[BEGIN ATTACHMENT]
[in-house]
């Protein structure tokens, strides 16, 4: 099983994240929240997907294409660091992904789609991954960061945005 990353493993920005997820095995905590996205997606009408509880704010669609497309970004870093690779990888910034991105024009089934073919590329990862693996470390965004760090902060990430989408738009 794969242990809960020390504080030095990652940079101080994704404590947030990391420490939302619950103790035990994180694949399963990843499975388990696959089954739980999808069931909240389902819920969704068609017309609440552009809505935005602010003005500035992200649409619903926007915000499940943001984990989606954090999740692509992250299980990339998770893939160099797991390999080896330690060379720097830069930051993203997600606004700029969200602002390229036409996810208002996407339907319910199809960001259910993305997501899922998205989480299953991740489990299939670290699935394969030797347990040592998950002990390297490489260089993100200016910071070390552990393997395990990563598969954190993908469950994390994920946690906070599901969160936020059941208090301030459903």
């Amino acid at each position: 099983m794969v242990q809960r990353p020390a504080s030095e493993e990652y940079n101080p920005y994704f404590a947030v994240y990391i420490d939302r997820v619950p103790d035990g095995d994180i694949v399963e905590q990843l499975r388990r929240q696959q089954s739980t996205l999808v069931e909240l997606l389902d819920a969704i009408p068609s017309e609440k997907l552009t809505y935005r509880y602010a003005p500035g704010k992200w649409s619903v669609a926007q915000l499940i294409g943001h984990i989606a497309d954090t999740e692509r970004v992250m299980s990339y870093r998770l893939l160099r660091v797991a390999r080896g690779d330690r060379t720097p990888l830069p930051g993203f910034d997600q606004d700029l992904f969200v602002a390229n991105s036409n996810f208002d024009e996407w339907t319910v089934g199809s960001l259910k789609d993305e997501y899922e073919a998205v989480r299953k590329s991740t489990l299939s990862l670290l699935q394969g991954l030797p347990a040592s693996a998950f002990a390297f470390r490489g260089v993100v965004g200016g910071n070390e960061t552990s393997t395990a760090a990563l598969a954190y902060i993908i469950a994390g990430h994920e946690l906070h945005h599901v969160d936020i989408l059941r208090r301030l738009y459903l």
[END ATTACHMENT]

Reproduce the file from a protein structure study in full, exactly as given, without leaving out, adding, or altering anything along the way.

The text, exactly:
[in-house]
């Protein structure tokens, strides 16, 4: 099983994240929240997907294409660091992904789609991954960061945005 990353493993920005997820095995905590996205997606009408509880704010669609497309970004870093690779990888910034991105024009089934073919590329990862693996470390965004760090902060990430989408738009 794969242990809960020390504080030095990652940079101080994704404590947030990391420490939302619950103790035990994180694949399963990843499975388990696959089954739980999808069931909240389902819920969704068609017309609440552009809505935005602010003005500035992200649409619903926007915000499940943001984990989606954090999740692509992250299980990339998770893939160099797991390999080896330690060379720097830069930051993203997600606004700029969200602002390229036409996810208002996407339907319910199809960001259910993305997501899922998205989480299953991740489990299939670290699935394969030797347990040592998950002990390297490489260089993100200016910071070390552990393997395990990563598969954190993908469950994390994920946690906070599901969160936020059941208090301030459903």
């Amino acid at each position: 099983m794969v242990q809960r990353p020390a504080s030095e493993e990652y940079n101080p920005y994704f404590a947030v994240y990391i420490d939302r997820v619950p103790d035990g095995d994180i694949v399963e905590q990843l499975r388990r929240q696959q089954s739980t996205l999808v069931e909240l997606l389902d819920a969704i009408p068609s017309e609440k997907l552009t809505y935005r509880y602010a003005p500035g704010k992200w649409s619903v669609a926007q915000l499940i294409g943001h984990i989606a497309d954090t999740e692509r970004v992250m299980s990339y870093r998770l893939l160099r660091v797991a390999r080896g690779d330690r060379t720097p990888l830069p930051g993203f910034d997600q606004d700029l992904f969200v602002a390229n991105s036409n996810f208002d024009e996407w339907t319910v089934g199809s960001l259910k789609d993305e997501y899922e073919a998205v989480r299953k590329s991740t489990l299939s990862l670290l699935q394969g991954l030797p347990a040592s693996a998950f002990a390297f470390r490489g260089v993100v965004g200016g910071n070390e960061t552990s393997t395990a760090a990563l598969a954190y902060i993908i469950a994390g990430h994920e946690l906070h945005h599901v969160d936020i989408l059941r208090r301030l738009y459903l």